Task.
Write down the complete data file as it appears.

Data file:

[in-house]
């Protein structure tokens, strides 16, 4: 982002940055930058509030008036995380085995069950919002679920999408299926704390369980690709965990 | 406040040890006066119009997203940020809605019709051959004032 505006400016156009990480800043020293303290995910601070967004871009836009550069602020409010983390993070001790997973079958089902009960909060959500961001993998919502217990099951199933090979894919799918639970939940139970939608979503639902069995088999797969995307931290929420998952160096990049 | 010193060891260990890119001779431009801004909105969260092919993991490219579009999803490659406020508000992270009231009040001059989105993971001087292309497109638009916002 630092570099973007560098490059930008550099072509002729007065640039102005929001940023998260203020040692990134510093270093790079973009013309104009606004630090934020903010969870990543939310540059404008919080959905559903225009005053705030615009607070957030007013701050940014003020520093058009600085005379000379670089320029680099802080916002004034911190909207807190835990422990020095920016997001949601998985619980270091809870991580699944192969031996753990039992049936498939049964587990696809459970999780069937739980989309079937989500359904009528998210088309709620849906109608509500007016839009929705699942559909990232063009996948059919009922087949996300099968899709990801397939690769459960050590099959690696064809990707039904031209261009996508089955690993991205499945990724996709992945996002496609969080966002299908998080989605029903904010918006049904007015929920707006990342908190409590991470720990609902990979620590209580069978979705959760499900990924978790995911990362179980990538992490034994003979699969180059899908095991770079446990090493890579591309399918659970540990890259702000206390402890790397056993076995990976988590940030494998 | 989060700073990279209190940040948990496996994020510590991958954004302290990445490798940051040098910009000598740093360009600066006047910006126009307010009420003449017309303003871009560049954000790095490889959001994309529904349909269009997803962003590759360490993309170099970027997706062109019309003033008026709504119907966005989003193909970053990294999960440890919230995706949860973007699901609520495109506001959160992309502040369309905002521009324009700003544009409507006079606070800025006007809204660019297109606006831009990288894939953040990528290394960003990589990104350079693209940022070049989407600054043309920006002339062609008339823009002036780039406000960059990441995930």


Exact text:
[in-house]
């Protein structure tokens, strides 16, 4: 982002940055930058509030008036995380085995069950919002679920999408299926704390369980690709965990 | 406040040890006066119009997203940020809605019709051959004032 505006400016156009990480800043020293303290995910601070967004871009836009550069602020409010983390993070001790997973079958089902009960909060959500961001993998919502217990099951199933090979894919799918639970939940139970939608979503639902069995088999797969995307931290929420998952160096990049 | 010193060891260990890119001779431009801004909105969260092919993991490219579009999803490659406020508000992270009231009040001059989105993971001087292309497109638009916002 630092570099973007560098490059930008550099072509002729007065640039102005929001940023998260203020040692990134510093270093790079973009013309104009606004630090934020903010969870990543939310540059404008919080959905559903225009005053705030615009607070957030007013701050940014003020520093058009600085005379000379670089320029680099802080916002004034911190909207807190835990422990020095920016997001949601998985619980270091809870991580699944192969031996753990039992049936498939049964587990696809459970999780069937739980989309079937989500359904009528998210088309709620849906109608509500007016839009929705699942559909990232063009996948059919009922087949996300099968899709990801397939690769459960050590099959690696064809990707039904031209261009996508089955690993991205499945990724996709992945996002496609969080966002299908998080989605029903904010918006049904007015929920707006990342908190409590991470720990609902990979620590209580069978979705959760499900990924978790995911990362179980990538992490034994003979699969180059899908095991770079446990090493890579591309399918659970540990890259702000206390402890790397056993076995990976988590940030494998 | 989060700073990279209190940040948990496996994020510590991958954004302290990445490798940051040098910009000598740093360009600066006047910006126009307010009420003449017309303003871009560049954000790095490889959001994309529904349909269009997803962003590759360490993309170099970027997706062109019309003033008026709504119907966005989003193909970053990294999960440890919230995706949860973007699901609520495109506001959160992309502040369309905002521009324009700003544009409507006079606070800025006007809204660019297109606006831009990288894939953040990528290394960003990589990104350079693209940022070049989407600054043309920006002339062609008339823009002036780039406000960059990441995930």